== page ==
As your mailing list grows, you might want to increase this frequency. And if you’ve never cleaned your list, now’s a great time to do it!
You should also clean your contacts whenever you upload a new list to your email marketing platform. Or when you switch between providers.
Another good time to clean your list is after running a large sign-up campaign. For instance, if you’re using a competition or giveaway to grow your mailing list, you’ll want to give those new sign-ups a clean before you send your next campaign. The quality of these sign-ups can often be poor – they’re probably more interested in the prize and not your brand. So it’s important to validate this new list before risking your sender reputation.
Tips on how to maintain good email hygiene
Periodic list scrubbing is one way to keep your list nice and clean. But it’s important to maintain these following practices to ensure ongoing deliverability improvements. And better email marketing performance.
Use double opt-in sign-ups
This requires a higher level of engagement from new subscribers and also helps validate email addresses from the get go. It avoids having misspelled email addresses added to your mailing list and increasing your bounce rates too.
Make it easy to unsubscribe
It’s a legal requirement of GDPR and other international email marketing regulations to always provide contacts with the option to unsubscribe.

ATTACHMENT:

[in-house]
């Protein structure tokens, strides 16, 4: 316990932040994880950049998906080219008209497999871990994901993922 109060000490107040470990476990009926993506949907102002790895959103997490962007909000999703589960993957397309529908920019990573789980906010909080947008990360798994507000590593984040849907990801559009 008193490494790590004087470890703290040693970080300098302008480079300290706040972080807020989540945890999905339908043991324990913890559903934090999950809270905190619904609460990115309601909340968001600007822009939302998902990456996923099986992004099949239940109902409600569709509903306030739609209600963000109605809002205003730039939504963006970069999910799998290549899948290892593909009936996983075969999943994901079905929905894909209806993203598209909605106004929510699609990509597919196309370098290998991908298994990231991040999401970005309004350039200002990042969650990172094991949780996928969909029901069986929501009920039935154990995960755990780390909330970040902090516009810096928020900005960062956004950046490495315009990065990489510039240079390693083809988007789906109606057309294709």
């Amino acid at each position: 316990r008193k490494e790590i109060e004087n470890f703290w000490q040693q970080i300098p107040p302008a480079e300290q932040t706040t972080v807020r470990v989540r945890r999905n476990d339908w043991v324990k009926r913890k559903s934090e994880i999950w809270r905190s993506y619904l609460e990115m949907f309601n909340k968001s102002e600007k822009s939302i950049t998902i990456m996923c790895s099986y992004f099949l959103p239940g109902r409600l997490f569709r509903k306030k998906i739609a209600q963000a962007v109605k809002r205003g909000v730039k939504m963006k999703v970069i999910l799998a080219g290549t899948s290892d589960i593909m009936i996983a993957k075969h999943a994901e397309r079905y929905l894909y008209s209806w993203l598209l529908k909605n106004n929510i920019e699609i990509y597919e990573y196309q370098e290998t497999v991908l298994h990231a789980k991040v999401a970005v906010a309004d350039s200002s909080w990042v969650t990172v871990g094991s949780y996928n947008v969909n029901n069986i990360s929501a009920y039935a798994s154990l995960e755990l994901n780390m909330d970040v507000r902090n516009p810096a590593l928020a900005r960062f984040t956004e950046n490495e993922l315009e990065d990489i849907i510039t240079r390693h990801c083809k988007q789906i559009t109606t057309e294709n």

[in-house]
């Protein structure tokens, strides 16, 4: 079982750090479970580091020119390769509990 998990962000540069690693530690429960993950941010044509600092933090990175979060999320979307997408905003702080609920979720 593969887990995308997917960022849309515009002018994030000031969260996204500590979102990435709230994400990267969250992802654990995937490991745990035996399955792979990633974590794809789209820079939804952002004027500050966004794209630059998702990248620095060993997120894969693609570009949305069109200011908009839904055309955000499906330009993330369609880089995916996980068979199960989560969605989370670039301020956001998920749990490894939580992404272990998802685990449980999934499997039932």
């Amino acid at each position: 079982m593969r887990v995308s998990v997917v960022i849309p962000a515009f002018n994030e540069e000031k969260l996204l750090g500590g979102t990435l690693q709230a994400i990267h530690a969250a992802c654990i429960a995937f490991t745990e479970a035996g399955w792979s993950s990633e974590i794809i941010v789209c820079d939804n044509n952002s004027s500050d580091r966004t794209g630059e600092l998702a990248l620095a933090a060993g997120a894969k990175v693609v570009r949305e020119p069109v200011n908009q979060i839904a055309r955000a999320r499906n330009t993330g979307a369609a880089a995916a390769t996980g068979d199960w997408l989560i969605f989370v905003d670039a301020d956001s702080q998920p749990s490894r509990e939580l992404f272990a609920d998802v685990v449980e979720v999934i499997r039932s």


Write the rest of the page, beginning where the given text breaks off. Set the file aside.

Resist the temptation to bury your unsubscribe button so that fewer people unsubscribe. An unsubscribe is better than a spam complaint so give contacts a clear and easy way to remove themselves from your mailing list.
Set up a preference centre
Use your CRM to set up a preference centre and provide subscribers with the option to hear from you on a less frequent basis. That way you can keep them on your list and send them regular round-ups of content that they’re interested in.
If you can’t set up a preference centre, survey your contacts instead. Ask questions to find out how they prefer to hear from you and what types of messages they want to receive.
Consider a more detailed sign-up form
In most circumstances, you’ll want to keep your mailing list sign-up form minimal. Name and email address is the basic information you’ll ask for.